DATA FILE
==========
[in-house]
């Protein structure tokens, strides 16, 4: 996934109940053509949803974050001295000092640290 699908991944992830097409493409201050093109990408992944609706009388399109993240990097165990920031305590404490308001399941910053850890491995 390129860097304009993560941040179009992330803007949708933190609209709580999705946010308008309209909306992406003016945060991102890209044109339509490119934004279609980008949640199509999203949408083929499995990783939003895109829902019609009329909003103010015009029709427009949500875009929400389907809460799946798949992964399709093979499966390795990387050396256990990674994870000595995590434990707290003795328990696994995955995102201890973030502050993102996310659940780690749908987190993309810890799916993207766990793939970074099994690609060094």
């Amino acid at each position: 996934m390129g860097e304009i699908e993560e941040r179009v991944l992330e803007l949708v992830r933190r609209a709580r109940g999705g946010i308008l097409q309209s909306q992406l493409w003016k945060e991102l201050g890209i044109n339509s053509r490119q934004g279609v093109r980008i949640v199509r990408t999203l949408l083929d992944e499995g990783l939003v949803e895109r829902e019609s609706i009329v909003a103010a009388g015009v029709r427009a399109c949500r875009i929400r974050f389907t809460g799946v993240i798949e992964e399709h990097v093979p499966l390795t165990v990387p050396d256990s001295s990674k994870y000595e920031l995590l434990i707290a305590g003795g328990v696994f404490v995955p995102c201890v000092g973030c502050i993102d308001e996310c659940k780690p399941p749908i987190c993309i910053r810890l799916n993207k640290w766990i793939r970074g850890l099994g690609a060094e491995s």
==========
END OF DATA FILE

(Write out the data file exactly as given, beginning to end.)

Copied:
[in-house]
């Protein structure tokens, strides 16, 4: 996934109940053509949803974050001295000092640290 699908991944992830097409493409201050093109990408992944609706009388399109993240990097165990920031305590404490308001399941910053850890491995 390129860097304009993560941040179009992330803007949708933190609209709580999705946010308008309209909306992406003016945060991102890209044109339509490119934004279609980008949640199509999203949408083929499995990783939003895109829902019609009329909003103010015009029709427009949500875009929400389907809460799946798949992964399709093979499966390795990387050396256990990674994870000595995590434990707290003795328990696994995955995102201890973030502050993102996310659940780690749908987190993309810890799916993207766990793939970074099994690609060094």
């Amino acid at each position: 996934m390129g860097e304009i699908e993560e941040r179009v991944l992330e803007l949708v992830r933190r609209a709580r109940g999705g946010i308008l097409q309209s909306q992406l493409w003016k945060e991102l201050g890209i044109n339509s053509r490119q934004g279609v093109r980008i949640v199509r990408t999203l949408l083929d992944e499995g990783l939003v949803e895109r829902e019609s609706i009329v909003a103010a009388g015009v029709r427009a399109c949500r875009i929400r974050f389907t809460g799946v993240i798949e992964e399709h990097v093979p499966l390795t165990v990387p050396d256990s001295s990674k994870y000595e920031l995590l434990i707290a305590g003795g328990v696994f404490v995955p995102c201890v000092g973030c502050i993102d308001e996310c659940k780690p399941p749908i987190c993309i910053r810890l799916n993207k640290w766990i793939r970074g850890l099994g690609a060094e491995s």